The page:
Finally, making sure to cool down your muscles by slowing down the exercises before completely stopping. This helps to prevent dizziness, fainting or nausea and also helps remove the lactic acid from the muscles, allowing the blood that pools in the lower extremity time to reach the brain.

Best Exercises to Strengthen Serratus Anterior
1. Scapular Push-Ups

To execute this properly, place your arms just outside of shoulder-width and lock arms firmly. If you need a modification or have weak wrists, you can do this exact exercise on your forearms. From here, you’ll want to tighten your abdominals and glutes, keeping your body in the plank position.

To execute fully, pull your shoulders back, squeezing your shoulder blades together and then extending your shoulders forward by pulling your shoulder blades apart. Try adding 3 sets of 10–15 repetitions into your next core workout.
2. Dip shrugs or Reverse Shrug on Dip Machine

This exercise increases the range of motion versus just using dumbbells for shoulder shrugs. On the dip machine, you will begin with arms fully extended and supporting your body weight with shoulder and arms. Be sure to check your spinal form for any arching and correct by tucking the pelvis forward. This is important to keep your posterior spinal muscles safe.

Slow and controlled, lower your body by allowing the shoulders to climb towards your ears. Follow this by reversing the motion and pushing the shoulders downward away from the ears back to the starting dip position. You can easily build these into your workout regimen to gain strength and tone the serratus anterior.
3. Downward-Facing Tree Pose – “Handstand”

This is challenging but can be done against a wall or with a partner’s assistance.  A concentric contraction is occurring as your scapula is rotating onto the rib cage. As you kick up into the handstand, engage the core and lift your toes upwards.    It’s important to maintain form because collapsing into the wrist is dangerous to the carpal tunnel and the nerves moving through it.

This pose utilizes the serratus anterior, rotator cuff, deltoids, abdominals and hamstrings to stabilize the position. This muscle is a true powerhouse stabilizer and helps the chest from collapsing through the scapula.
Best Serratus Anterior Stretches
1. Downward Dog Yoga

This pose strengthens and stretches the serratus anterior muscle. Further moving from plank position to downward dog and back to plank position adds activation of the core abdominal muscles. So you can stretch and strength by adding some movement through downward dog (inverted V) pose.  This creates a concentric contraction to upwardly rotate and abduct the scapula on the rib cage.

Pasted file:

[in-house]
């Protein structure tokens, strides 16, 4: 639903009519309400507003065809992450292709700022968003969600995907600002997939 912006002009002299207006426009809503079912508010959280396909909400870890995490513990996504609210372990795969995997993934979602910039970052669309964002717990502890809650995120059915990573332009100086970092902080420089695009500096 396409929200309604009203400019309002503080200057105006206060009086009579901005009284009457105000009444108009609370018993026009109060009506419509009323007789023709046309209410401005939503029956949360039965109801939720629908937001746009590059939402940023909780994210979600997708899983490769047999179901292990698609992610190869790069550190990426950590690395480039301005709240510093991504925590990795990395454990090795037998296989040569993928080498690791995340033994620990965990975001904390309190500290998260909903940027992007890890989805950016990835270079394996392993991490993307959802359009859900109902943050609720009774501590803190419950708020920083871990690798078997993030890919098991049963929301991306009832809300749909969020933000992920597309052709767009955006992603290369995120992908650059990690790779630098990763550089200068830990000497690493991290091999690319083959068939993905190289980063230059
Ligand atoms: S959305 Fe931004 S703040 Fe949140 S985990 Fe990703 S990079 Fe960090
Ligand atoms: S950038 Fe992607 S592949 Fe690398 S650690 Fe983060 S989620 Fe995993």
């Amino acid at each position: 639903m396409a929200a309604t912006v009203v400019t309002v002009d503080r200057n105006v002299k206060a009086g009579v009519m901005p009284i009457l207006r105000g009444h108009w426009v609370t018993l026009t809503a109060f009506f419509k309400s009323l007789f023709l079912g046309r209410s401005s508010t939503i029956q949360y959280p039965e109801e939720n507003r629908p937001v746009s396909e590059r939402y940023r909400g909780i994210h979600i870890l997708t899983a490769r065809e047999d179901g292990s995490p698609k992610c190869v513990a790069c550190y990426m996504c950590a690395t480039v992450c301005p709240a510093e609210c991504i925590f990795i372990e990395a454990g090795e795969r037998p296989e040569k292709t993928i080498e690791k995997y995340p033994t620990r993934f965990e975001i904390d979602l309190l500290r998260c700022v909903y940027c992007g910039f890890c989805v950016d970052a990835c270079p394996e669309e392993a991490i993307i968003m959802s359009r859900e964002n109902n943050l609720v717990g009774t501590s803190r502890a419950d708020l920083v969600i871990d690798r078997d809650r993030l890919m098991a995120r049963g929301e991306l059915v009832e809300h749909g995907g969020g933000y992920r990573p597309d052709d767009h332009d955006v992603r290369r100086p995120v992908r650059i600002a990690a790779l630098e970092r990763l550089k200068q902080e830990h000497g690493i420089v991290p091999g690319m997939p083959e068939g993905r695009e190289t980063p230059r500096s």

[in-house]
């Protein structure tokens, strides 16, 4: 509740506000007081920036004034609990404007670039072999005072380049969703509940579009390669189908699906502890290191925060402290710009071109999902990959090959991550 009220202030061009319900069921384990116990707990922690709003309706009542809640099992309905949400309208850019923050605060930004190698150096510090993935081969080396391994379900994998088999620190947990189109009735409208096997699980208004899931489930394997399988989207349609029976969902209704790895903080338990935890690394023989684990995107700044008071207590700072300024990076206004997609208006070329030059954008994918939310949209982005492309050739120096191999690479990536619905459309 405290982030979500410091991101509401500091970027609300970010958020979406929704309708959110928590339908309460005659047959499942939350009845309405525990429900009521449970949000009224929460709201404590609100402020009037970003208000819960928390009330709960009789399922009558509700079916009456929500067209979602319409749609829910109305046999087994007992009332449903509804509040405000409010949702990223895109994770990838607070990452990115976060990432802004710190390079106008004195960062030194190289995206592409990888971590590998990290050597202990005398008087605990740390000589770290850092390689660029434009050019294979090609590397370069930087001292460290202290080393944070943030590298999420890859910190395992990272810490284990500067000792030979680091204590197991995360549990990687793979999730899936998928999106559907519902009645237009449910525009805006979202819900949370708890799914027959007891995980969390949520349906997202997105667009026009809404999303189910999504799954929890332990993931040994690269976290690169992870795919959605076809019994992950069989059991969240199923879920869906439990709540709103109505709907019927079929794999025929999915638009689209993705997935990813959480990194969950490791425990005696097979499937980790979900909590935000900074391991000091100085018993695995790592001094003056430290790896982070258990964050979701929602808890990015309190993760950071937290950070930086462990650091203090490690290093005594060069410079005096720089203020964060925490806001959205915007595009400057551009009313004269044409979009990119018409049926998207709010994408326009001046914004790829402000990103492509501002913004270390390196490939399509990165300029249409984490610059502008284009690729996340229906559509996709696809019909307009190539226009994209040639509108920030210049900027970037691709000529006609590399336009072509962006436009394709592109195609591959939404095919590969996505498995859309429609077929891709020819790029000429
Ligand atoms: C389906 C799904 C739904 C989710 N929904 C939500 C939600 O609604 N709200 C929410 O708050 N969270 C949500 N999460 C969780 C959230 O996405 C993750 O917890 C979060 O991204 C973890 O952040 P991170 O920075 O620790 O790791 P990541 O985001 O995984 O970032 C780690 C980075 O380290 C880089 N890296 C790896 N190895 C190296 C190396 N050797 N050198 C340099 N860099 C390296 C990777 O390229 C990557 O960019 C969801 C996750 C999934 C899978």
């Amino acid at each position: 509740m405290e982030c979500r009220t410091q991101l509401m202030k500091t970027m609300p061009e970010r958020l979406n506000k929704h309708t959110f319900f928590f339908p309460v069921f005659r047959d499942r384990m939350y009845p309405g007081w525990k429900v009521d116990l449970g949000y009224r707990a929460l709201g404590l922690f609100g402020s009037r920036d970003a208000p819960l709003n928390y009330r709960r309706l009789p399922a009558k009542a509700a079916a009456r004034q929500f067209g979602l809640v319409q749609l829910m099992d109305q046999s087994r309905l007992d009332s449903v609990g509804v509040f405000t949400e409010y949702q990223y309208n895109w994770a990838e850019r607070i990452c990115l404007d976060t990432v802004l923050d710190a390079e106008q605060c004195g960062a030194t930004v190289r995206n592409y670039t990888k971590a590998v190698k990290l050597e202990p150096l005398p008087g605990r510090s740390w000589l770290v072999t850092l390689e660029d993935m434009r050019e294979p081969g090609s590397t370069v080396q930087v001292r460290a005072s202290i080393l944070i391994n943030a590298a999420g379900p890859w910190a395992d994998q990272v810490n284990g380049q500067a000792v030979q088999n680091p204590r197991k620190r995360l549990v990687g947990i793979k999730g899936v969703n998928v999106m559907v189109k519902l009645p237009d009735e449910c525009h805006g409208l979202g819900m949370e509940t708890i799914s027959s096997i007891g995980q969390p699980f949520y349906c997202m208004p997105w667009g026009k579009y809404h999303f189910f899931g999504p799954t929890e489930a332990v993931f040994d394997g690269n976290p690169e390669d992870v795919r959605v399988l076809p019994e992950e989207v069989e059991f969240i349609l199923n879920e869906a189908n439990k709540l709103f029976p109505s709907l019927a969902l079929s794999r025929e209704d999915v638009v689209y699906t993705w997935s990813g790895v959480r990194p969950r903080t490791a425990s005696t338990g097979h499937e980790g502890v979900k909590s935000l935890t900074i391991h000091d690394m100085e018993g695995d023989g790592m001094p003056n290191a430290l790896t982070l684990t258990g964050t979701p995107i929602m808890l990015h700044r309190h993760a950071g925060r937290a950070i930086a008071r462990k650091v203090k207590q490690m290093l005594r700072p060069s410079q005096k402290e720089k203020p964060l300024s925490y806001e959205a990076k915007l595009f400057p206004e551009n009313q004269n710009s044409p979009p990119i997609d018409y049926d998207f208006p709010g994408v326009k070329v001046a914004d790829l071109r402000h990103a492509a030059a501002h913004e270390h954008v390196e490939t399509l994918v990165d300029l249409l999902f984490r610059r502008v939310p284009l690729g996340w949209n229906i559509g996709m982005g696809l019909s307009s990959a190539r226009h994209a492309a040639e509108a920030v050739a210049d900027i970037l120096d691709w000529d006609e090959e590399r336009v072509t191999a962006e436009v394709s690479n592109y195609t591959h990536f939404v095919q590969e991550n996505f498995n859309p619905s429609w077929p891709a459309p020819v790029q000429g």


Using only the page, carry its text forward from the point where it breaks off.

As in other yoga poses, the breath is vital during this inversion and naturally moves the diaphragm cranially (upwards) creating deep inhalation and exhalation for the body. As you move your shoulders away from the ears, the scapula starts a downward movement and it protracts and activates the serratus anterior muscle.

According to a study from the Mayo Clinic, prone planking exercises activate the serratus anterior along with nine other muscles at levels conducive to high electromyographic (EMG) muscle strengthening levels. (6)
2. Cobra Pose

This pose is done in the prone position with a slight backwards bend contracting the spine, upper and lower limbs. With toes tucked beneath, legs fully extended, arms pressing against the floor, you will gently you’re your chin and chest upwards.

The serratus anterior muscle is active as the body maintains a neutral position of the scapula against the press of the arms. It’s important to lift the spine upward as your shoulders press away from your ears to correctly execute the cobra pose.
3. Seated Spinal Twist or Half Lord of the Fishes Pose

This twist engages all parts of the torso and works on different layers of muscles. When rotating the spine, it’s important to remember to keep the spine in a neutral position as you move into the twist. Flexion on the spine can compromise the safety and stability of the pose injuring the lumbar vertebrae or disc.

It’s important to listen to your body and stop when you feel a comfortable stretch. Once you find that “sweet” spot, breathe through the stretch allowing the muscles to relax and release. Think of it like you are ringing out a dirty rag, releasing the excess lactic acid that gets stuck in your spinal canal from everyday usage and exposure to free radicals. This pose exhibits a concentric contraction of the serratus anterior, spinal extensors, and adductors longus and brevis.

In any fitness or bodybuilding program, it’s important to look deep into the accessory muscles and not just focus on the larger more common muscles. These intricate details will amplify your performance and get you the physique you are looking for.